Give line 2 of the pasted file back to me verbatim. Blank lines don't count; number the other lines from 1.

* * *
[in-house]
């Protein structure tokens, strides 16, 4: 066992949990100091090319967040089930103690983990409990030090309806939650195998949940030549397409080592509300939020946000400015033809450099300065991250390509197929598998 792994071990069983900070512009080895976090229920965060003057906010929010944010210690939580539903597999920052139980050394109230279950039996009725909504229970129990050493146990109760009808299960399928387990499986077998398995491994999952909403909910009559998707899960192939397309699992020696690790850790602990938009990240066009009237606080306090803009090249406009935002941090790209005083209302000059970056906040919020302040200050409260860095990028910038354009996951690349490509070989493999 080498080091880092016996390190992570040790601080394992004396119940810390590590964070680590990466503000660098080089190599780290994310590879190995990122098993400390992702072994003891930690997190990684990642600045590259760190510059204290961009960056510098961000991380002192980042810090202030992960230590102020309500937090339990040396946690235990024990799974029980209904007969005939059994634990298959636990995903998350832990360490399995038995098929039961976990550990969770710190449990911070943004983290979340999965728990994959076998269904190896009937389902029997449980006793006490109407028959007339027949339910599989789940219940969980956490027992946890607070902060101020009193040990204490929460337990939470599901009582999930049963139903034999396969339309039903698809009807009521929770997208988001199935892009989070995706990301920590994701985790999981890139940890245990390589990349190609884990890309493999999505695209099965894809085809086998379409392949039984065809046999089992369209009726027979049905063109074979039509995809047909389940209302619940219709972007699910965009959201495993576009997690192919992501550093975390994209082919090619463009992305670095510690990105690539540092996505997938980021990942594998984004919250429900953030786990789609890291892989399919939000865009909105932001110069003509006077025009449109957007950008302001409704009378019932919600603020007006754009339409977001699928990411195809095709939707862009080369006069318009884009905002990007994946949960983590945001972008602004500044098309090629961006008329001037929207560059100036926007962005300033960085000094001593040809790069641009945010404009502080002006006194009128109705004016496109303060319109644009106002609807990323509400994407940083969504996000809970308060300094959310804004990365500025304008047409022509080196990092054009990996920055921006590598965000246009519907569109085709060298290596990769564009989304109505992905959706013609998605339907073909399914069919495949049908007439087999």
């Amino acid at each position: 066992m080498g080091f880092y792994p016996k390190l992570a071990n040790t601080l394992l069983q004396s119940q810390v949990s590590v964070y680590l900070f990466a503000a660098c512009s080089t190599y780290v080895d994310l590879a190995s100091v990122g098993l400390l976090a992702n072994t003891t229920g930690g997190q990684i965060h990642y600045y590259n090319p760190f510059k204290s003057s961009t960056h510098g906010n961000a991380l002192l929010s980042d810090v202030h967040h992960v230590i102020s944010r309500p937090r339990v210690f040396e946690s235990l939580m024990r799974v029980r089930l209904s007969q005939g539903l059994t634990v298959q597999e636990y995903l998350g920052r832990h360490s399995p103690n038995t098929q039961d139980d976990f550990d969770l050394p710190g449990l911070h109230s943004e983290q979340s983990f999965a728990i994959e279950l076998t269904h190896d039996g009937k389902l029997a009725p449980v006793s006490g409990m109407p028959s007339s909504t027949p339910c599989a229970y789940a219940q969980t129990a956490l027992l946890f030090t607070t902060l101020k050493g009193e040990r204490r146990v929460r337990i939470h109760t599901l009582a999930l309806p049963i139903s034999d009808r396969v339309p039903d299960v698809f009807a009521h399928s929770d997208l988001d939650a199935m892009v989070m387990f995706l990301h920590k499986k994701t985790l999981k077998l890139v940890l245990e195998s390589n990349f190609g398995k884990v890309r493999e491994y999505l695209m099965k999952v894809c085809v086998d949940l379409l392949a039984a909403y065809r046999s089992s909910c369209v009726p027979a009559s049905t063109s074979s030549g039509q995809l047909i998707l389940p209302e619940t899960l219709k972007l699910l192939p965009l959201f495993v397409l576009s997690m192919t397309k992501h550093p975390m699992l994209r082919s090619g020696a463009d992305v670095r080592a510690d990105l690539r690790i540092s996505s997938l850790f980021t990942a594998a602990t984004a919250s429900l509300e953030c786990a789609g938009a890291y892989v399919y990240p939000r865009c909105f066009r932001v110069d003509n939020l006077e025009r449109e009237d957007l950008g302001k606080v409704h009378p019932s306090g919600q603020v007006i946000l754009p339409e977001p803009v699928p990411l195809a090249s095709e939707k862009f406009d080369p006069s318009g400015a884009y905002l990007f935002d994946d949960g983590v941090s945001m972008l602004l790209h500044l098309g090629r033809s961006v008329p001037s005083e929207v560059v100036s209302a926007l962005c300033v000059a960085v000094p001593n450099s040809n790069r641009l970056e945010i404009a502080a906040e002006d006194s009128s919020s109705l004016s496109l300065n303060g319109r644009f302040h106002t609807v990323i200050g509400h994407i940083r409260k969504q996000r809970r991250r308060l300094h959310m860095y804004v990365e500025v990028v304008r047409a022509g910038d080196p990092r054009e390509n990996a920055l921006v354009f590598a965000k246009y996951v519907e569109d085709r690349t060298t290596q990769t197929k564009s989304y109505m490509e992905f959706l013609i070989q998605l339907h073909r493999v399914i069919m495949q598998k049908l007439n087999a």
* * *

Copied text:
């Protein structure tokens, strides 16, 4: 066992949990100091090319967040089930103690983990409990030090309806939650195998949940030549397409080592509300939020946000400015033809450099300065991250390509197929598998 792994071990069983900070512009080895976090229920965060003057906010929010944010210690939580539903597999920052139980050394109230279950039996009725909504229970129990050493146990109760009808299960399928387990499986077998398995491994999952909403909910009559998707899960192939397309699992020696690790850790602990938009990240066009009237606080306090803009090249406009935002941090790209005083209302000059970056906040919020302040200050409260860095990028910038354009996951690349490509070989493999 080498080091880092016996390190992570040790601080394992004396119940810390590590964070680590990466503000660098080089190599780290994310590879190995990122098993400390992702072994003891930690997190990684990642600045590259760190510059204290961009960056510098961000991380002192980042810090202030992960230590102020309500937090339990040396946690235990024990799974029980209904007969005939059994634990298959636990995903998350832990360490399995038995098929039961976990550990969770710190449990911070943004983290979340999965728990994959076998269904190896009937389902029997449980006793006490109407028959007339027949339910599989789940219940969980956490027992946890607070902060101020009193040990204490929460337990939470599901009582999930049963139903034999396969339309039903698809009807009521929770997208988001199935892009989070995706990301920590994701985790999981890139940890245990390589990349190609884990890309493999999505695209099965894809085809086998379409392949039984065809046999089992369209009726027979049905063109074979039509995809047909389940209302619940219709972007699910965009959201495993576009997690192919992501550093975390994209082919090619463009992305670095510690990105690539540092996505997938980021990942594998984004919250429900953030786990789609890291892989399919939000865009909105932001110069003509006077025009449109957007950008302001409704009378019932919600603020007006754009339409977001699928990411195809095709939707862009080369006069318009884009905002990007994946949960983590945001972008602004500044098309090629961006008329001037929207560059100036926007962005300033960085000094001593040809790069641009945010404009502080002006006194009128109705004016496109303060319109644009106002609807990323509400994407940083969504996000809970308060300094959310804004990365500025304008047409022509080196990092054009990996920055921006590598965000246009519907569109085709060298290596990769564009989304109505992905959706013609998605339907073909399914069919495949049908007439087999």